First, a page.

Environmentalists such as Ben Magec and the environmental advocacy organization Ecologistas en Acción in the Canary Islands are gearing up to fight against its construction there as well. According to EEA spokesperson Pablo Bautista, the projected TMT construction area in the Canary Islands exists inside a protected conservation refuge which hosts at least three archeological sites of the indigenous Guanche people, who lived on the islands for thousands of years before Spanish colonization. On July 29, 2021, Judge Roi López Encinas of the High Court of Justice of the Canary Islands, revoked the 2017 concession of public lands by local authorities for the TMT construction. Encinas ruled that the land concessions were invalid as they were not covered by an international treaty on scientific research and that the TMT International Observatory consortium did not express concrete intent to build on the La Palma site as opposed to the site in Mauna Kea.
On July 19, 2022, The National Science Foundation announced it will carry out a new environmental survey of the possible impacts of the construction of the Thirty Metter Telescope at proposed building sites at both Mauna Kea and at the Canary Islands. Continued funding for the telescope will not be considered prior to the results of the environmental survey, updates on the project's technical readiness, and comments from the public.
The Gordon and Betty Moore Foundation has committed US$200 million for construction. Caltech and the University of California have committed an additional US$50 million each. Japan, which has its own large telescope at Mauna Kea, the 8.3-metre Subaru, is also a partner.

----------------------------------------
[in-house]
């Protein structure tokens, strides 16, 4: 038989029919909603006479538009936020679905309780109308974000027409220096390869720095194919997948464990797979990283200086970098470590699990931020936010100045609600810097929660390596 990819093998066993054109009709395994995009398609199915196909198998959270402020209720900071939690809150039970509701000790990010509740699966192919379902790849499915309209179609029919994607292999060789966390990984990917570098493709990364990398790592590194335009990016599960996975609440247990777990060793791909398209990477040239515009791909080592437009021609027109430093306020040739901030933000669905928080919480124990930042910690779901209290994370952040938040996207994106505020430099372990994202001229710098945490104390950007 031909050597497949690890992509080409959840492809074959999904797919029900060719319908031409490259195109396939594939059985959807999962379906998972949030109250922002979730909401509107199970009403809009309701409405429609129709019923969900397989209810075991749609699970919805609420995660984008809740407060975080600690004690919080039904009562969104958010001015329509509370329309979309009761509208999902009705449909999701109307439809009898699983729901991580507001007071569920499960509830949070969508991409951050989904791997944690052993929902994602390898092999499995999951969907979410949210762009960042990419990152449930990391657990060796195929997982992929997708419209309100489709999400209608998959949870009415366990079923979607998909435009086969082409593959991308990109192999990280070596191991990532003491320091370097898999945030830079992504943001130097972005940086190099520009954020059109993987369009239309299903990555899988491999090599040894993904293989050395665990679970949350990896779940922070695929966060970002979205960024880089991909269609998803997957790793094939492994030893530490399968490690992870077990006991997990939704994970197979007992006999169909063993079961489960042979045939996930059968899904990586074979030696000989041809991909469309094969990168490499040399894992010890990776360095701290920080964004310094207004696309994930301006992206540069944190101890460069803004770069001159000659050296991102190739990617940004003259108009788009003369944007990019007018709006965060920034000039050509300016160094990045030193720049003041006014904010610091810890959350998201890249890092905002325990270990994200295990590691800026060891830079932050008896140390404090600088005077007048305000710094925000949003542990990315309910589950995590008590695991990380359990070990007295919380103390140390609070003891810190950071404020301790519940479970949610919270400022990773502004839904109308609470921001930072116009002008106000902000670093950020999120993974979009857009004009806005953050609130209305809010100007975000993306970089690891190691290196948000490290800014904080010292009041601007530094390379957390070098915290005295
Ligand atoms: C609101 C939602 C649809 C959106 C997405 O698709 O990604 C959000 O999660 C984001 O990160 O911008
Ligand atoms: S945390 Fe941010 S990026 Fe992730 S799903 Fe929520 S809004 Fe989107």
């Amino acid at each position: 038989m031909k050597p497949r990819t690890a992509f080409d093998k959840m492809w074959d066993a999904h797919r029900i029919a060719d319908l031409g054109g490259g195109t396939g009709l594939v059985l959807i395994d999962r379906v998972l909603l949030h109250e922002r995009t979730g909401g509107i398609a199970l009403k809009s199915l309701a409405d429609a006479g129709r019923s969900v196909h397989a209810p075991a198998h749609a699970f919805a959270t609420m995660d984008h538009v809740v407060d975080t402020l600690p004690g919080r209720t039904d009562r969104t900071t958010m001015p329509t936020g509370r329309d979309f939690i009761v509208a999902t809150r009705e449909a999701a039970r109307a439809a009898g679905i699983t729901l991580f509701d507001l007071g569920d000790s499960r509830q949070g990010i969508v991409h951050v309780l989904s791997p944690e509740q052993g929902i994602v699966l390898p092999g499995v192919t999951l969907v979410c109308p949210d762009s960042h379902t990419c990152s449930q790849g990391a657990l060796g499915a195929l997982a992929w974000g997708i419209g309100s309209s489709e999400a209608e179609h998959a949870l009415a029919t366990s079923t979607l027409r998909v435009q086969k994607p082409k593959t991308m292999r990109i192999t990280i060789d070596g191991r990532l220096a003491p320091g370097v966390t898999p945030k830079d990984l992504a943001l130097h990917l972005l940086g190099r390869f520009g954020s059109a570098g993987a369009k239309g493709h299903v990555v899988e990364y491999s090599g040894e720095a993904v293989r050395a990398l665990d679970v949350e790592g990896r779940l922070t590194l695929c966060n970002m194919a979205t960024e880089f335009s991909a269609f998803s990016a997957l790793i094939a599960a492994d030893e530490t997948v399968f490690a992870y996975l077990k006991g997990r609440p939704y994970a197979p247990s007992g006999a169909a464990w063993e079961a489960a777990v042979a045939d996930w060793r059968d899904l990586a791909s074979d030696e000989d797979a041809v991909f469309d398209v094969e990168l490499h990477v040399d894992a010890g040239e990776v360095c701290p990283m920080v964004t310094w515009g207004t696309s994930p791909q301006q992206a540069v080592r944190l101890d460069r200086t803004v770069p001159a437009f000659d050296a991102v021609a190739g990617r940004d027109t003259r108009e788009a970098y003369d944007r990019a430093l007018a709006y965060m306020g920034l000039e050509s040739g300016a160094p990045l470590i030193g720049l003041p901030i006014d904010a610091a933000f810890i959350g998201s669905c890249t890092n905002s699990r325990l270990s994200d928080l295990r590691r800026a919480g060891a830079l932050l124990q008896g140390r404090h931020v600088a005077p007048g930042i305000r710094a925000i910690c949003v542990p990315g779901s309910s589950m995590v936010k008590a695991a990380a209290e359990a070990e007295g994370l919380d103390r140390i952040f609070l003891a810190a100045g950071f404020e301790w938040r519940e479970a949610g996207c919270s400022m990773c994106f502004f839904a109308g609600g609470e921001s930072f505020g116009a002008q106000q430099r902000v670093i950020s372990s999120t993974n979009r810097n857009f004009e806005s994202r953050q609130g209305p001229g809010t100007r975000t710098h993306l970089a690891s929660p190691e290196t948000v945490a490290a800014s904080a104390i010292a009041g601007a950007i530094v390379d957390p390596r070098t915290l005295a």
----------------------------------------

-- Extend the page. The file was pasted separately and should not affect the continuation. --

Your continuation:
In 2008, the National Astronomical Observatory of Japan (NAOJ) joined TMT as a collaborator institution. The following year, the telescope cost was estimated to be $970 million to $1.4 billion. That same year, the National Astronomical Observatories of the Chinese Academy of Sciences (NAOC) joined TMT as an observer. The observer status is the first step in becoming a full partner in the construction of the TMT and participating in the engineering development and scientific use of the observatory.
In June 2010, Governor Linda Lingle and University of Hawaii-Hilo Chancellor Rose Tseng attended a banquet at the Great Hall of the People at Tiananmen Square in Beijing, China, sponsored by the China Diplomatic Friendship Association and the Chinese Chamber of Commerce. The banquet included special guest Lu Yong Xiang, vice chairman of the Chinese People’s National Congress and head of the Chinese National Academy of Sciences who had visited Mauna Kea as part of China's intention to become a collaborative partner with the TMT. The governor gave a presentation on the two competing site locations, Mauna Kea and Cerro Armazones, Chile. Speaking at a Chinese Academy of Science conference in 1995, Lu Yong Xiang stated that by 2010, the academy would become one of the leading international scientific institutions, with new research results in such fields as Moon exploration, evolution of the universe and of life, space micro-gravity, particle physics, and astrophysics.
In 2010, a consortium of Indian Astronomy Research Institutes (IIA, IUCAA and ARIES) joined TMT as an observer, subject to approval of funding from the Indian government. Two years later, India and China became partners with representatives on the TMT board. Both countries agreed to share the telescope construction costs, expected to top $1 billion. India became a full member of the TMT consortium in 2014. In 2019 the India-based company Larsen & Toubro (L&T) were awarded the contract to build the segment support assembly (SSA), which “are complex optomechanical sub-assemblies on which each hexagonal mirror of the 30-metre primary mirror, the heart of the telescope, is mounted”.